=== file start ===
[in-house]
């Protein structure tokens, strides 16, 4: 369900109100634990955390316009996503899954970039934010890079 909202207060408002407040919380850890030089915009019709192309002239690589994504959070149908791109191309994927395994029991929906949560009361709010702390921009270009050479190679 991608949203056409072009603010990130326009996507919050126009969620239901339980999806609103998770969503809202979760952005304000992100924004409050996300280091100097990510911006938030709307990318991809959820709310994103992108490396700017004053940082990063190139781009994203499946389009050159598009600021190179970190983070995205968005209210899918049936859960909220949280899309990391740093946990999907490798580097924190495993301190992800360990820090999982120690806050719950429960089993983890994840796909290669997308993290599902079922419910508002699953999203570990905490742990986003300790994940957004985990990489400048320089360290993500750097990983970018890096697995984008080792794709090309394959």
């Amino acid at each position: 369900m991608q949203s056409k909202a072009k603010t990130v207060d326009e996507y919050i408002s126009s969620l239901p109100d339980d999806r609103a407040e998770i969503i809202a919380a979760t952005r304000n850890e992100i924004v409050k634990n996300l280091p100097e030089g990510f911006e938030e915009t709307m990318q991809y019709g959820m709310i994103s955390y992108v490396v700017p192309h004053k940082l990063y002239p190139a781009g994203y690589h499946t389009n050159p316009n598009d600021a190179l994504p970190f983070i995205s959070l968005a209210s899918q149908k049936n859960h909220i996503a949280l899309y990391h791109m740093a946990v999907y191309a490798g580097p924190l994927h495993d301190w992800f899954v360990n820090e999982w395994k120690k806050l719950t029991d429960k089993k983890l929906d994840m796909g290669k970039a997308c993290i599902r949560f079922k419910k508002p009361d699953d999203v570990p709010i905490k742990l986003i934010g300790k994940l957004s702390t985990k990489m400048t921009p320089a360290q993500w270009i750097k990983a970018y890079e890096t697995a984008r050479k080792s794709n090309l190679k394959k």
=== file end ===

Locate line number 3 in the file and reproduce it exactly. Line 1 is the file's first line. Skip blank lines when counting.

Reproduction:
């Amino acid at each position: 369900m991608q949203s056409k909202a072009k603010t990130v207060d326009e996507y919050i408002s126009s969620l239901p109100d339980d999806r609103a407040e998770i969503i809202a919380a979760t952005r304000n850890e992100i924004v409050k634990n996300l280091p100097e030089g990510f911006e938030e915009t709307m990318q991809y019709g959820m709310i994103s955390y992108v490396v700017p192309h004053k940082l990063y002239p190139a781009g994203y690589h499946t389009n050159p316009n598009d600021a190179l994504p970190f983070i995205s959070l968005a209210s899918q149908k049936n859960h909220i996503a949280l899309y990391h791109m740093a946990v999907y191309a490798g580097p924190l994927h495993d301190w992800f899954v360990n820090e999982w395994k120690k806050l719950t029991d429960k089993k983890l929906d994840m796909g290669k970039a997308c993290i599902r949560f079922k419910k508002p009361d699953d999203v570990p709010i905490k742990l986003i934010g300790k994940l957004s702390t985990k990489m400048t921009p320089a360290q993500w270009i750097k990983a970018y890079e890096t697995a984008r050479k080792s794709n090309l190679k394959k």